Are you the CEO of yourself? Do you have the internal leadership qualities, such as self-direction, motivation and organization, to fulfill your personal aims? Are your aims clearly defined and realistic? No matter what your status or position in life, there is at least one area in which you will always be the CEO – that is of YOURSELF! Think to yourself, “I am the CEO of me, and therefore, it is my responsibility to effectively organize my life.” Nobody else runs your life – not your boss, spouse, parents or teachers. In the end, the choices are all yours – which partnerships/relationships to enter, how much of your time and energy to invest in specific projects, and ultimately, what direction you want to set for your life.
Here, we list some of the habits that good leaders embrace in order to create and execute formulas for success for their own lives and in the organizations which they manage.
1. Get into the habit of creating a WEEKLY REPORT on OR before each Monday, which speaks not only to your goals for the current week BUT ALSO that give a review of your tasks and accomplishments from the prior week. It is important not to neglect your prior week’s aims, and simply look ahead to the coming week. The plan must be specific and realistic, taking your true time into account.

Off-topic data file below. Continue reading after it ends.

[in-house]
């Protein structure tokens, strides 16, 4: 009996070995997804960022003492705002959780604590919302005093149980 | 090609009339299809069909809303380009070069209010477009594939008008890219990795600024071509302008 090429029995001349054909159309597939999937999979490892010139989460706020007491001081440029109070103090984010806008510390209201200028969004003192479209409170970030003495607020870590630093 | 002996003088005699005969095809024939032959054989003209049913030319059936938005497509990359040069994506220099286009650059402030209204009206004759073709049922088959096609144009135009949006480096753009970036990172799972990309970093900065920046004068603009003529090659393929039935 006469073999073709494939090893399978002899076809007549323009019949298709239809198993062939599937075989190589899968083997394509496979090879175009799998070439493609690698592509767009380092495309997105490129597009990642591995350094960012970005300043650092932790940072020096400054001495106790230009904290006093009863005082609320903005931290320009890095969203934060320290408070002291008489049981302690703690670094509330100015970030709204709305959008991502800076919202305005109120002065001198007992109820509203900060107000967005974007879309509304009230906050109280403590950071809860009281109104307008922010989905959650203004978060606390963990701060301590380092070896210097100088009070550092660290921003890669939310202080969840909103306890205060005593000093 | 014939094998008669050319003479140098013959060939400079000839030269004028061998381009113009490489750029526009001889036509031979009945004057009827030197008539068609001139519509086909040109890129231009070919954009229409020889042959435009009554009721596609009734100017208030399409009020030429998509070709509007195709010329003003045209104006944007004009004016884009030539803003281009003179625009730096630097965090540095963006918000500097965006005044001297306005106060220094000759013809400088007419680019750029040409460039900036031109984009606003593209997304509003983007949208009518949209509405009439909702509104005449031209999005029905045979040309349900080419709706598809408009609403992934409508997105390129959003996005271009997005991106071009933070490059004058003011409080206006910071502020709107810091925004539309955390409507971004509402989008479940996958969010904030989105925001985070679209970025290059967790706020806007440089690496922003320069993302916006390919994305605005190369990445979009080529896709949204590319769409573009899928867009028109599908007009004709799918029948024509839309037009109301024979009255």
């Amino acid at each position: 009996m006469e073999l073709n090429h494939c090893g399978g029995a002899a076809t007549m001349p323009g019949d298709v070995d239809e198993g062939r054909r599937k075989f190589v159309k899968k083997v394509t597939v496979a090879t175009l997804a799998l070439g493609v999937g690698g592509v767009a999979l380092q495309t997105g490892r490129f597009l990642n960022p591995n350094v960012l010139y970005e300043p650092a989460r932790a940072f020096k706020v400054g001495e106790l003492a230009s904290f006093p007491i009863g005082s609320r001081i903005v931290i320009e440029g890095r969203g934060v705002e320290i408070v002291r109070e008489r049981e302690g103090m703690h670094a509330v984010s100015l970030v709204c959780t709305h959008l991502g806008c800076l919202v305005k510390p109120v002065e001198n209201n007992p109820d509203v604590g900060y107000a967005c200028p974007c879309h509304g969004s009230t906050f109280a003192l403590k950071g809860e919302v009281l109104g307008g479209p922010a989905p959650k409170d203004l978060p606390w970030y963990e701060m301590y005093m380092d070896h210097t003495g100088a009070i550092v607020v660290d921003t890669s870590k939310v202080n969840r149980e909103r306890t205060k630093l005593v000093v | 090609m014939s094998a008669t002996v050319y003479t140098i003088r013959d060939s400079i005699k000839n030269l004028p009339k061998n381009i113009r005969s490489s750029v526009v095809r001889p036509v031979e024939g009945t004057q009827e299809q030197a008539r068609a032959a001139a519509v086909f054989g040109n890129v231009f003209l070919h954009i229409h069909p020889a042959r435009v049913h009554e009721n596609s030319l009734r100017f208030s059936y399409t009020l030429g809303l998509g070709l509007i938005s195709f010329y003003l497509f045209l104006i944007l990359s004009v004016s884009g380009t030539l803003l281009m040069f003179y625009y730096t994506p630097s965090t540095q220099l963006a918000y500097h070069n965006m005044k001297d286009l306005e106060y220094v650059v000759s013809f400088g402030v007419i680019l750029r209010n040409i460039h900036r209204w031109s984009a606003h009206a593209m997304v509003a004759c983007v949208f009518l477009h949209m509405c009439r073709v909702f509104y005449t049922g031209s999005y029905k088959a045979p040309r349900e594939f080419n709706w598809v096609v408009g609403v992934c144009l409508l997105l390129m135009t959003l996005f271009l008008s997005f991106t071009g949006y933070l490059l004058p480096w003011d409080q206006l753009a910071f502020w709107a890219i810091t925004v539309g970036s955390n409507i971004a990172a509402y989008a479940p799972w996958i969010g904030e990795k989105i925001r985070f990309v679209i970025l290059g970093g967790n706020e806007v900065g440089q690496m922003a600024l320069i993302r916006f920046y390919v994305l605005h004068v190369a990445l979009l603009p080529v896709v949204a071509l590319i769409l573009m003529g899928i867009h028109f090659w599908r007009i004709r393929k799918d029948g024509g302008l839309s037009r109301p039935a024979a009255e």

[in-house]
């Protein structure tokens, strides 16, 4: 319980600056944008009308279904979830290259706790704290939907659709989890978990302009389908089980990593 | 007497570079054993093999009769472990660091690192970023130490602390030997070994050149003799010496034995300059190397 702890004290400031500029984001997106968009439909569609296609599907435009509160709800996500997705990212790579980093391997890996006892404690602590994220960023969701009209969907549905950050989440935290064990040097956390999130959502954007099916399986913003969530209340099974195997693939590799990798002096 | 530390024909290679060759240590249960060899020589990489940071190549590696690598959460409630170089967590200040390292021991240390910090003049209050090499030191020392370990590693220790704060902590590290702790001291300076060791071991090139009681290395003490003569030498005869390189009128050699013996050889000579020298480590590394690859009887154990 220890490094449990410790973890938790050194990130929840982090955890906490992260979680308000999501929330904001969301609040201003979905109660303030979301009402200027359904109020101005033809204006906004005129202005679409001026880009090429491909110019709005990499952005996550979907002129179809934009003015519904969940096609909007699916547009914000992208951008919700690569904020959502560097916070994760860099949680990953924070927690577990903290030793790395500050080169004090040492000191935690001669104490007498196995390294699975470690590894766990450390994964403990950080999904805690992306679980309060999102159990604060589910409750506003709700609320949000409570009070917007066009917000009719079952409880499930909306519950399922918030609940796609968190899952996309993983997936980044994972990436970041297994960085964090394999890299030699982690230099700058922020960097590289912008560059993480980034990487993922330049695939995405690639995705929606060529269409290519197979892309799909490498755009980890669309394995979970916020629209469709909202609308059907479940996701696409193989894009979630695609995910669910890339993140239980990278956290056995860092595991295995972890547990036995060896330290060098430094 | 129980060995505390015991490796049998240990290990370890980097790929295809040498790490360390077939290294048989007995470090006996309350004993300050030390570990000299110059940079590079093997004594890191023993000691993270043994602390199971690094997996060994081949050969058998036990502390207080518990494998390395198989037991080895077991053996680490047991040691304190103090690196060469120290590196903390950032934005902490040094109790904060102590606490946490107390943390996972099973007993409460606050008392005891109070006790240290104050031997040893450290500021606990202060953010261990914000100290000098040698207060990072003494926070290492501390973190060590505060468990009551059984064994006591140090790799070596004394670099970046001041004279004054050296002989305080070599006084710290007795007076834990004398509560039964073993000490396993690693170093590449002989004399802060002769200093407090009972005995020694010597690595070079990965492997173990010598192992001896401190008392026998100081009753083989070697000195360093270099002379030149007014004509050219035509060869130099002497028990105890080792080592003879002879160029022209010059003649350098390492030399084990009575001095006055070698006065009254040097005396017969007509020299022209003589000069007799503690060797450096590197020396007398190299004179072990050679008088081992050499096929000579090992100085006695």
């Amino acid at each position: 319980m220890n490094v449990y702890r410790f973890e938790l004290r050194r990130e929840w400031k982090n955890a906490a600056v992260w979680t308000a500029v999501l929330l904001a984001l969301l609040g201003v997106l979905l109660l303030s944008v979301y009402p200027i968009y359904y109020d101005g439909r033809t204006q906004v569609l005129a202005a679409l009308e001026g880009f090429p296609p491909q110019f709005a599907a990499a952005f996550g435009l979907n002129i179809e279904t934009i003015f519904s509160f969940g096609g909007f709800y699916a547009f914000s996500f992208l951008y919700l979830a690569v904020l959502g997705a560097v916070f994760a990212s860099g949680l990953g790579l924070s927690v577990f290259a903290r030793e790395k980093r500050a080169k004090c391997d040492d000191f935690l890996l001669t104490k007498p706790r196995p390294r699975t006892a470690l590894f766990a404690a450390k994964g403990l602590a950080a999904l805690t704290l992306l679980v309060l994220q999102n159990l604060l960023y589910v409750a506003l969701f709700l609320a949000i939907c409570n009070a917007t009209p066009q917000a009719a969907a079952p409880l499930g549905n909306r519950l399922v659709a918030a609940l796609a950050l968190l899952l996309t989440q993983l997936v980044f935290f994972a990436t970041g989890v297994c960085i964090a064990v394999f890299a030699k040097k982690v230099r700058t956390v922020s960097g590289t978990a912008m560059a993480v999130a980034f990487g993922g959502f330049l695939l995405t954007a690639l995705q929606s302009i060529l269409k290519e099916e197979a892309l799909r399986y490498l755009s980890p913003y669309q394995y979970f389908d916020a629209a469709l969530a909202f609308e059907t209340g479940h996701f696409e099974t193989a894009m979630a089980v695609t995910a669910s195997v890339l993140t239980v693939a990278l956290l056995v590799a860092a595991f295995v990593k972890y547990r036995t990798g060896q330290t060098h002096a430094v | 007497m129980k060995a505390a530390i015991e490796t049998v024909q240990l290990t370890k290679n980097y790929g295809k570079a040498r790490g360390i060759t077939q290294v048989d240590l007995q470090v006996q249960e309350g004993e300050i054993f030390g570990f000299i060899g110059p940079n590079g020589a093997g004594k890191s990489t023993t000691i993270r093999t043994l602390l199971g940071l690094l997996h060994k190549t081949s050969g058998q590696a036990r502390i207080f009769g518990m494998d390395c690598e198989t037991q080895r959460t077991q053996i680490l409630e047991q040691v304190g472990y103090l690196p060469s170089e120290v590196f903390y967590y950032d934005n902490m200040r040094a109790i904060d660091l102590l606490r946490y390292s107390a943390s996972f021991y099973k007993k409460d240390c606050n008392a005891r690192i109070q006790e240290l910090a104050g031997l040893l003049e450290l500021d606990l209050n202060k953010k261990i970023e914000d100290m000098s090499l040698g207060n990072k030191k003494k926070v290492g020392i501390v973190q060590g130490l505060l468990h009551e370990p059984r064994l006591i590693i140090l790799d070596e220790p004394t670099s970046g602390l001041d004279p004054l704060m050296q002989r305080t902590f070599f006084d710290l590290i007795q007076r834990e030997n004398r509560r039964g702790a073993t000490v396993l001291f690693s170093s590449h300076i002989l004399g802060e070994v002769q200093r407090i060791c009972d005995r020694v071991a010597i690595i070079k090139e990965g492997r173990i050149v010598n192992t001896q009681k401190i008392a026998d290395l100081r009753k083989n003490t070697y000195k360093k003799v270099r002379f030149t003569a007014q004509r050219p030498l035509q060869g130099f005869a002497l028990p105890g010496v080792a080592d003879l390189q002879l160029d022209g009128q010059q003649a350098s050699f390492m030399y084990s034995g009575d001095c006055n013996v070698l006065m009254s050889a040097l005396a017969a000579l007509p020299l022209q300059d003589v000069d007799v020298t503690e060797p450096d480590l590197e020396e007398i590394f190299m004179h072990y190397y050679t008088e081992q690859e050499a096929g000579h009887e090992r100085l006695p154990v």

BE SPECIFIC with your goals. For example, do not just say “I will study for this certification exam.” but rather use proactive language, such as “I PLAN TO study for the CFP Examp for at least 3 hours by the end of this week.” and “I will limit my web surfing time to 2 hours this week.” You are the CEO, so the ultimate decisions are yours, but these are just some examples. 2. Recruit a Board of Directors. This is a group of 2 – 4 people, aside from yourself, who will help to provide some input into your life, decisions and the way you are managing it. In short, just like a good corporate board, they keep you honest and in line with your personal goals. For your Board, you should diversify the types of people whom you bring on, and once a year, evaluate whether the Board needs to be revamped. The Board should receive a formal review/report from you, the CEO, before your annual Board Meeting. Here are some tips for going about the formation of your Board.
- At least one person (not a parent) who is elder than you, whom you trust, respect and feel has qualities or achievements that you aspire to.
- At least one person from the opposite sex.
- Recruit people who you believe will truly take the time to dedicate at least 2 hours per quarter (8 hours per year) to the specific topic of your life (your entity).
- At least one person that does not have a direct vested interest in your life’s decisions (non-spouse, non-family member); we are seeking true objectivity.